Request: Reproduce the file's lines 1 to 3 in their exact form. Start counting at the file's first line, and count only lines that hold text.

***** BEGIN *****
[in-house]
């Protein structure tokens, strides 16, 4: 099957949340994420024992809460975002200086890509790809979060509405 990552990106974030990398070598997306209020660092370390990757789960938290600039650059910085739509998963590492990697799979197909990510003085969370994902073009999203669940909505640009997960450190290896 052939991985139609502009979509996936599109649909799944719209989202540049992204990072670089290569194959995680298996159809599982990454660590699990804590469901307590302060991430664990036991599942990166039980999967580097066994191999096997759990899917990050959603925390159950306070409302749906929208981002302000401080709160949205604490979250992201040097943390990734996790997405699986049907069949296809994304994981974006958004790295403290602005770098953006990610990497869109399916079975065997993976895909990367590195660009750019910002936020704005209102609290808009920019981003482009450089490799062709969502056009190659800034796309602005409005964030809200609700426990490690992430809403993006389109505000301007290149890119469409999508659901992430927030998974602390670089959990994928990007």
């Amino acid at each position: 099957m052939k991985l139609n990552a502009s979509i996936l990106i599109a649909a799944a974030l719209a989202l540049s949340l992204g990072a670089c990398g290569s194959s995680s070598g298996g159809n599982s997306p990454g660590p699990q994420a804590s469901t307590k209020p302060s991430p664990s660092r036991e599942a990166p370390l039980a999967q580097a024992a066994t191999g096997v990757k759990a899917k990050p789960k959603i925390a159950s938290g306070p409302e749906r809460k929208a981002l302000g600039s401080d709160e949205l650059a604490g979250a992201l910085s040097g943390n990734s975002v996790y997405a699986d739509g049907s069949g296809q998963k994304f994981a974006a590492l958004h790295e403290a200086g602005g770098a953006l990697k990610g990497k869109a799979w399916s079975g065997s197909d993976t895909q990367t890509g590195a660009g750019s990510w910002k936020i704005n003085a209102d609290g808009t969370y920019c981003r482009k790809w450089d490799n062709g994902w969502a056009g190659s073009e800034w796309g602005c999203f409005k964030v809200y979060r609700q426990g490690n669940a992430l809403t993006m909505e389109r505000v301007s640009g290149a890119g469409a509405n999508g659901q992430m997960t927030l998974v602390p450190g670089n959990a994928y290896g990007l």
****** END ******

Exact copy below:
[in-house]
């Protein structure tokens, strides 16, 4: 099957949340994420024992809460975002200086890509790809979060509405 990552990106974030990398070598997306209020660092370390990757789960938290600039650059910085739509998963590492990697799979197909990510003085969370994902073009999203669940909505640009997960450190290896 052939991985139609502009979509996936599109649909799944719209989202540049992204990072670089290569194959995680298996159809599982990454660590699990804590469901307590302060991430664990036991599942990166039980999967580097066994191999096997759990899917990050959603925390159950306070409302749906929208981002302000401080709160949205604490979250992201040097943390990734996790997405699986049907069949296809994304994981974006958004790295403290602005770098953006990610990497869109399916079975065997993976895909990367590195660009750019910002936020704005209102609290808009920019981003482009450089490799062709969502056009190659800034796309602005409005964030809200609700426990490690992430809403993006389109505000301007290149890119469409999508659901992430927030998974602390670089959990994928990007």
């Amino acid at each position: 099957m052939k991985l139609n990552a502009s979509i996936l990106i599109a649909a799944a974030l719209a989202l540049s949340l992204g990072a670089c990398g290569s194959s995680s070598g298996g159809n599982s997306p990454g660590p699990q994420a804590s469901t307590k209020p302060s991430p664990s660092r036991e599942a990166p370390l039980a999967q580097a024992a066994t191999g096997v990757k759990a899917k990050p789960k959603i925390a159950s938290g306070p409302e749906r809460k929208a981002l302000g600039s401080d709160e949205l650059a604490g979250a992201l910085s040097g943390n990734s975002v996790y997405a699986d739509g049907s069949g296809q998963k994304f994981a974006a590492l958004h790295e403290a200086g602005g770098a953006l990697k990610g990497k869109a799979w399916s079975g065997s197909d993976t895909q990367t890509g590195a660009g750019s990510w910002k936020i704005n003085a209102d609290g808009t969370y920019c981003r482009k790809w450089d490799n062709g994902w969502a056009g190659s073009e800034w796309g602005c999203f409005k964030v809200y979060r609700q426990g490690n669940a992430l809403t993006m909505e389109r505000v301007s640009g290149a890119g469409a509405n999508g659901q992430m997960t927030l998974v602390p450190g670089n959990a994928y290896g990007l």